Psychologist Roger Callahan discovered tapping in the early 80s, and Gary Craig’s EFT (Emotional Freedom Technique) Handbook popularized the movement. It is a combination of ancient Chinese acupressure and modern psychology and this ground breaking, and simple healing system has taken the world by storm and is helping thousands of people around the globe heal trauma, stress, anxiety and much more. From transforming war veterans dealing with PTSD; survivors of the genocide in Rwanda; to parents, students and first responders of the Newtown, CT/Sandy Hook School shooting tragedy; the astounding effectiveness of this profound technique is undeniable.
What is this mystery technique?
It’s called Tapping, also known as EFT, and it is a powerful tool for improving your life on multiple levels: mental, emotional, and physical. It has been proven to effectively address a range of issues—from anxiety, chronic pain, addiction, and fear, to weight control, financial abundance, stress relief, and so much more.
How does it work?
Based on the principles of both ancient acupressure and modern psychology, tapping concentrates on specific meridian endpoints while focusing on negative emotions or physical sensations. Combined with affirmations and reinforcing statements, tapping helps calm the nervous system to restore the balance of energy in the body and rewire the brain to respond in healthy ways.
Nicolas Ortner is the CEO of “The Tapping Solution,” and Creator and Executive Producer of the breakthrough documentary, “The Tapping Solution,” which explores EFT or “tapping”, a healing tool based on ancient Chinese acupressure and modern psychology. We recently spoke with Nick and and we are keen to promote the tapping techniques he is using because it has helped so many people all over the world.
“Put away your skepticism; this really works. I have worked with Nick and had great results with tapping in my own life.”
— Dr. Wayne W. Dyer, author of Wishes Fulfilled
Soul Love interview with Nick Ortner
Soul Love: How did you get involved in the tapping Nick?
Nick Ortner: I found the tapping online about ten years ago and more people started talking about this tapping and EFT. I didn’t know what it was and it certainly seemed strange – why would we be tapping on meridians of our body? But I kept hearing it from people in different places and I got to the point where I said “All right, enough people are talking about this, there must be something to it”.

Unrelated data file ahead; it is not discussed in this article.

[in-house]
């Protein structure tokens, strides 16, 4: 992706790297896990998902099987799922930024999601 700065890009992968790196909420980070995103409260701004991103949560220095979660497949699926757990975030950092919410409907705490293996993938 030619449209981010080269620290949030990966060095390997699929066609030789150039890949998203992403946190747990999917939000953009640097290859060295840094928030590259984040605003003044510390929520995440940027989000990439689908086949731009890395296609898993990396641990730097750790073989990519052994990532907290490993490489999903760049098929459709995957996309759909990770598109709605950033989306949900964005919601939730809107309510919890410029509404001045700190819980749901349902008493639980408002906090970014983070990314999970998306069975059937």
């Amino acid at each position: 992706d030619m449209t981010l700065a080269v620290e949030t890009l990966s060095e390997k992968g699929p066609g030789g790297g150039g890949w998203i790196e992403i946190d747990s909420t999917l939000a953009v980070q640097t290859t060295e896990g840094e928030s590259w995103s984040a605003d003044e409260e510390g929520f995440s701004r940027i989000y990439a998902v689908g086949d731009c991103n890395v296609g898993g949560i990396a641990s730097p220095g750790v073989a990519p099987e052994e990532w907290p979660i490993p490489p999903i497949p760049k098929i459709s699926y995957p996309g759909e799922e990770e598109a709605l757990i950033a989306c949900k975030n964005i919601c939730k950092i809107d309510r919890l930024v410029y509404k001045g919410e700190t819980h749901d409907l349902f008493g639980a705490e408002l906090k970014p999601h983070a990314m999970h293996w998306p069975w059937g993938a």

So I started using tapping for myself, sitting at home, reading about it and following the instructions and trying it with friends and family, over and over again. It worked and for a technique that looked so strange based on what we were expecting, it worked so well. You might feel a little silly the first time you’re tapping through the points, but you know in minutes something has happened, something has shifted.
During that initial exploration, while using it with friends and family, the running joke was: “Don’t say anything is wrong with you around Nick because he will let you tap on it”. I was so excited about it, it was like “Okay your arm hurts, you’re upset, you’re sick, let’s try the tapping”. About seven years ago I made a documentary film about tapping called “The Tapping Solution” and that’s what really started this adventure. I made the documentary with no filmmaking experience and financed the entire project with credit cards and credit lines. We just bought camera equipment on credit cards, having it shipped to my door and then trying to figure out what it did.
Although we had no filmmaking experience, we had the passion for the topic, we knew an existing community that believed in tapping and we knew that it worked. So we just had to get our camera and figure out how to make a movie.